Friday, November 9, 2018

118 (2018-2019): Review: DAYS OF RAGE (seen November 8, 2018)


“Power to the People”

As I’ve previously noted, Days of Rage, Steven Levenson’s (Dear Evan Hansen) play about a cell of antiwar radicals in 1969, is the third leg in the accidental trilogy of thematically related plays about late 60s political activism I viewed this week. The first, Kennedy: Bobby’s Last Crusade, is a documentary-style biodrama about Robert F. Kennedy’s 1968 presidential campaign; the second, Gloria: A Life, about feminist icon Gloria Steinem, is also a biographical docudrama; while Days of Rage, briskly staged by Trip Cullman, is a conventional play about fictional characters within the very real circumstances of contemporary activity. 
Set in October 1969, the year of Woodstock and the My Lai massacre, it introduces three college-age militants, a man, Spence (Mike Faist). and two women, Jenny (Lauren Patten) and Quinn (Odessa Young), living together in a ramshackle house in an upstate New York college town. Gritty, grungy, and graffiti-covered, with fading old wallpaper, Louisa Thompson’s realistically detailed dollhouse set—beautifully lit by Tyler Micoleau—shows two upstairs bedrooms, and a downstairs living room, decorated with a Vietcong flag. Exterior scenes are played in front of the big set, which rolls forward for more intimate views. 
The inhabitants are struggling to pay their expenses while also trying to raise money for what they believe will be a massive protest opposing war, racism, and imperialism, “In solidarity with the Chicago 8” (a.k.a. the Chicago 7). Midway through, their cell is increased in the person of the wealthy, gun-toting Peggy (Tavi Gevinson), who brings to mind Patty Hearst. Another perspective is provided by Hal (J. Alphonse J. Nicholson), the well-dressed (by Paloma Young)—apart from his cuffs being a bit too short—black man who works at Sears and whose brother is serving in Vietnam.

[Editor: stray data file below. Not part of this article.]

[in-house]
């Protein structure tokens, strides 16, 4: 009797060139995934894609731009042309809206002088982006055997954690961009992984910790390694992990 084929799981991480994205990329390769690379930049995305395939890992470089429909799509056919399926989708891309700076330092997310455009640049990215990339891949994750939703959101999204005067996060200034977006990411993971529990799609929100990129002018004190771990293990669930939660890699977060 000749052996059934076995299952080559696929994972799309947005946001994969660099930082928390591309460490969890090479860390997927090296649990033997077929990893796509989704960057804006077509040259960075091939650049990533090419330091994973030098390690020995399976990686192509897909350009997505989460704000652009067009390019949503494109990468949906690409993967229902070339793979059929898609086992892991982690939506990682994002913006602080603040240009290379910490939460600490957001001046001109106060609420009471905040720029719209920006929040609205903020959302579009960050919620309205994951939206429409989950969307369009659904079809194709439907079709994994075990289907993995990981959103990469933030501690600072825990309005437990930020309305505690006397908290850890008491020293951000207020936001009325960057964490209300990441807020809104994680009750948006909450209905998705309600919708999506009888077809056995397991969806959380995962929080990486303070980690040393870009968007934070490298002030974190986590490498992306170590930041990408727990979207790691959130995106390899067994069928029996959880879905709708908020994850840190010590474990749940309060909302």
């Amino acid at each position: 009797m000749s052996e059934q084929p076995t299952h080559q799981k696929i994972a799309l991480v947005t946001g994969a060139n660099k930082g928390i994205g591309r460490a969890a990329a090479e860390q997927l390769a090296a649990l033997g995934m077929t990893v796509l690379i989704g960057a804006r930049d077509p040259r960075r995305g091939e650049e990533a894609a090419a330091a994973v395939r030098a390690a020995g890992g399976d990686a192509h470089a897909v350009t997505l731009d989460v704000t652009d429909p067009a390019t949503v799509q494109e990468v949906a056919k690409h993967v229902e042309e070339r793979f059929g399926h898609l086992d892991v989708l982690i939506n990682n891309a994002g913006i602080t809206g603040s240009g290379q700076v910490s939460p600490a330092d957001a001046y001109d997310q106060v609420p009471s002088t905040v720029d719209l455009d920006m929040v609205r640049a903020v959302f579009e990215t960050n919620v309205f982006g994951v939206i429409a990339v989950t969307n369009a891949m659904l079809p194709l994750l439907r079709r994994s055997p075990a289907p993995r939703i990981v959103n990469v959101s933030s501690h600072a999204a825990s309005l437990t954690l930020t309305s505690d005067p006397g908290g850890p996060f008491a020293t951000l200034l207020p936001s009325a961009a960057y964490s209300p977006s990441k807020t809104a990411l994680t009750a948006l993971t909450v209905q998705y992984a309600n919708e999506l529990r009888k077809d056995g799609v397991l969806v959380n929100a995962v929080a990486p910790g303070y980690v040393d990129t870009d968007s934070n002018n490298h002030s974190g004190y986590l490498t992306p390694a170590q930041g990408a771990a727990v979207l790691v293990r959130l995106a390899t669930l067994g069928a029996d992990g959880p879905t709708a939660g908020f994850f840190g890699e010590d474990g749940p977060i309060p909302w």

Days of Rage takes its name from the Chicago protests that followed soon after the play proper concludes (there’s an arguably unnecessary epilogue). Levenson mixes history with fiction, and not everything you might expect is reported. SDS, PLP, and the Black Panthers are mentioned, for example, but not the Weathermen. The playwright’s intention is mainly to dramatize the behavior, thoughts, and interactions of young people caught up in the ferocity of their political goals. 
Their leftwing ideology has driven them to believe only a revolution to overthrow the government can solve the nation’s problems. This was when so many Americans, usually from the lower part of the socio-economic scale, were being shipped off to fight what vast swaths of their contemporaries believed an unjust war. 
So, to the occasional rock music constituting Darron L West’s period-setting sound score, we have these pot-smoking kids citing Lenin and Engels as they try to live “collectively” by abandoning patriarchal structures, dismissing monogamous sexual relationships, and acting only when everyone consents, as per discussions and votes. Anyone who breaks the party line must be subjected to corrective instruction.